Optimal symbiosis and fair scheduling in shared cache

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Department of Computer Science; Center for Scalable Architectures and Systems


On multi-core processors, applications are run sharing the cache. This paper presents optimization theory to co-locate applications to minimize cache interference and maximize performance. The theory precisely specifies MRC-based composition, optimization, and correctness conditions. The paper also presents a new technique called footprint symbiosis to obtain the best shared cache performance underfair CPU allocation as well as a new sampling technique which reduces the cost of locality analysis. When sampling and optimization are combined, the paper shows that it takes less than 0.1 second analysis per program to obtain a co-run that is within 1.5 percent of the best possible performance. In an exhaustive evaluation with 12,870 tests, the best prior work improves co-run performance by 56 percent on average. The new optimization improves it by another 29 percent. Without single co-run test, footprint symbiosis is able to choose co-run choices that are just 8 percent slower than the best co-run solutions found with exhaustive testing.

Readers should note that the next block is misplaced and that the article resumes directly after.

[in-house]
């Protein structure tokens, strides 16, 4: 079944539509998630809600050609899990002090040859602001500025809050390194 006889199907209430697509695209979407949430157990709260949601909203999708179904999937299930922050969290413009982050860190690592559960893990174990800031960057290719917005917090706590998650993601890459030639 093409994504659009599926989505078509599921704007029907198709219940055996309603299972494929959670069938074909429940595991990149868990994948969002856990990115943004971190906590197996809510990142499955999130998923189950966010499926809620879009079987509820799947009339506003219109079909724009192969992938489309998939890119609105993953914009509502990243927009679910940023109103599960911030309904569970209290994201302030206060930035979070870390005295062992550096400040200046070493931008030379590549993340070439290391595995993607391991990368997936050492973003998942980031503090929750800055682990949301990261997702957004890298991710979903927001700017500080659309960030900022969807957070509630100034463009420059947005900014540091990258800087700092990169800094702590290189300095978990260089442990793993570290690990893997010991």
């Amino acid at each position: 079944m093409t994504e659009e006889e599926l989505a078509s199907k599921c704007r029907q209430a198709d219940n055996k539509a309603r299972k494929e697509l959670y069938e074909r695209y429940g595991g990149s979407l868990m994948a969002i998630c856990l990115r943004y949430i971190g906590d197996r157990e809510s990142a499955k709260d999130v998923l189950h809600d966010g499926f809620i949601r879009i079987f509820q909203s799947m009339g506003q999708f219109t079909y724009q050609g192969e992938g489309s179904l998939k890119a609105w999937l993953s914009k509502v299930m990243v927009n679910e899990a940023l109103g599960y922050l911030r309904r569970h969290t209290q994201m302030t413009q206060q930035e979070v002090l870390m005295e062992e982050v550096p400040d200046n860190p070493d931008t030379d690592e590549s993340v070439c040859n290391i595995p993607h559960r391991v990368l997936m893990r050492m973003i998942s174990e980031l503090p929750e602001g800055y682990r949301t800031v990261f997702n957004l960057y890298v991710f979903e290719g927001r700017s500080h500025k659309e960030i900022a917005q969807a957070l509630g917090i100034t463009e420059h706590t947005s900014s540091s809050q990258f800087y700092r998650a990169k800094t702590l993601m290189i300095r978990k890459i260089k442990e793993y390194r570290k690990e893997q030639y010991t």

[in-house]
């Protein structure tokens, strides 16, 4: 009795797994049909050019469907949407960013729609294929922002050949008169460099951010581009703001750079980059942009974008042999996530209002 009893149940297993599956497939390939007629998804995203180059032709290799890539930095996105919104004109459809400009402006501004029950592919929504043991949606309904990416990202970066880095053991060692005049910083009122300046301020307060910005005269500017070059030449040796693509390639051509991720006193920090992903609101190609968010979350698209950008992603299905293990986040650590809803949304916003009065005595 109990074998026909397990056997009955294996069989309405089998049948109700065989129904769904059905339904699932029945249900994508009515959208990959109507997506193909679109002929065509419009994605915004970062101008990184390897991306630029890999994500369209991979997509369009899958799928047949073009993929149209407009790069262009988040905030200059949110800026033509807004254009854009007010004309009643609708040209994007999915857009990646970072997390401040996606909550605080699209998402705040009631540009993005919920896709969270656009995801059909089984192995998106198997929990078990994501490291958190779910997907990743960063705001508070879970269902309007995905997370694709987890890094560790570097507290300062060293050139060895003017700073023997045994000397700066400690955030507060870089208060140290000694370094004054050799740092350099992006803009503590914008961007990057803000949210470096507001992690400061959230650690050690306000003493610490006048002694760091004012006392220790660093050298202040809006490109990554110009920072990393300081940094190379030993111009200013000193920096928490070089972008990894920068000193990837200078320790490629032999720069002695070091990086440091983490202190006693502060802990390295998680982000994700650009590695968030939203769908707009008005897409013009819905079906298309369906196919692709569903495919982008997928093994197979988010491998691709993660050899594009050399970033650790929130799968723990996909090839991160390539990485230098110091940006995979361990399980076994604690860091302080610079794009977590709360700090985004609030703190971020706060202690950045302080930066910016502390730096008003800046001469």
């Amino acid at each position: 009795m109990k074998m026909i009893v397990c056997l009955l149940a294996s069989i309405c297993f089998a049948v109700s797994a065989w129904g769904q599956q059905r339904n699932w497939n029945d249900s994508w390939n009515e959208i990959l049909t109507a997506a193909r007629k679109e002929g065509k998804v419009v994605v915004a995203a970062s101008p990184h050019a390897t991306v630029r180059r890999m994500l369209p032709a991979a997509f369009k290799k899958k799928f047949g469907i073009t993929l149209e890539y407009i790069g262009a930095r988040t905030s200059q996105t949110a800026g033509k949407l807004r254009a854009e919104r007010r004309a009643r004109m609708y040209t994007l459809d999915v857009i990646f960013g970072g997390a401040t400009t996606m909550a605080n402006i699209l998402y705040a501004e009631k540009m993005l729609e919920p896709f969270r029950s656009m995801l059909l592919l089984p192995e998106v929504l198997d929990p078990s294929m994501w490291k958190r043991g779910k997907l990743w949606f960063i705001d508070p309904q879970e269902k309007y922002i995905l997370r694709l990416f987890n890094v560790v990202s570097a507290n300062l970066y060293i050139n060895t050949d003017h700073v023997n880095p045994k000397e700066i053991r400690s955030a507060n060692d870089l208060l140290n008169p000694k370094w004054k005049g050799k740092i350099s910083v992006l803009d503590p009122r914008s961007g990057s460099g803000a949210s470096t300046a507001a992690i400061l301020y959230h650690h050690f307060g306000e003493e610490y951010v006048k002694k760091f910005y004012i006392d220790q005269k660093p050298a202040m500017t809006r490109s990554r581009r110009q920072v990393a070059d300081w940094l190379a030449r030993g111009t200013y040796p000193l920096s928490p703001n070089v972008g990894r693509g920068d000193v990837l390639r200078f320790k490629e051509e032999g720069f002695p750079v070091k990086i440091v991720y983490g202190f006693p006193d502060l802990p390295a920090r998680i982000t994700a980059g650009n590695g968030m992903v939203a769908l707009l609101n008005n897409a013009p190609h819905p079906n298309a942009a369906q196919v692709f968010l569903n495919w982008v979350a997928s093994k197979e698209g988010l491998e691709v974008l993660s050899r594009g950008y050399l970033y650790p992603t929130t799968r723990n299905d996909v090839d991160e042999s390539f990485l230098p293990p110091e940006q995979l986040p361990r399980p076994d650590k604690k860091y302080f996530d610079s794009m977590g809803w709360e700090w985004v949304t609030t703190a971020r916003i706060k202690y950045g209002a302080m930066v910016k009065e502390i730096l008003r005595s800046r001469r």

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IEEE Transactions on Parallel and Distributed Systems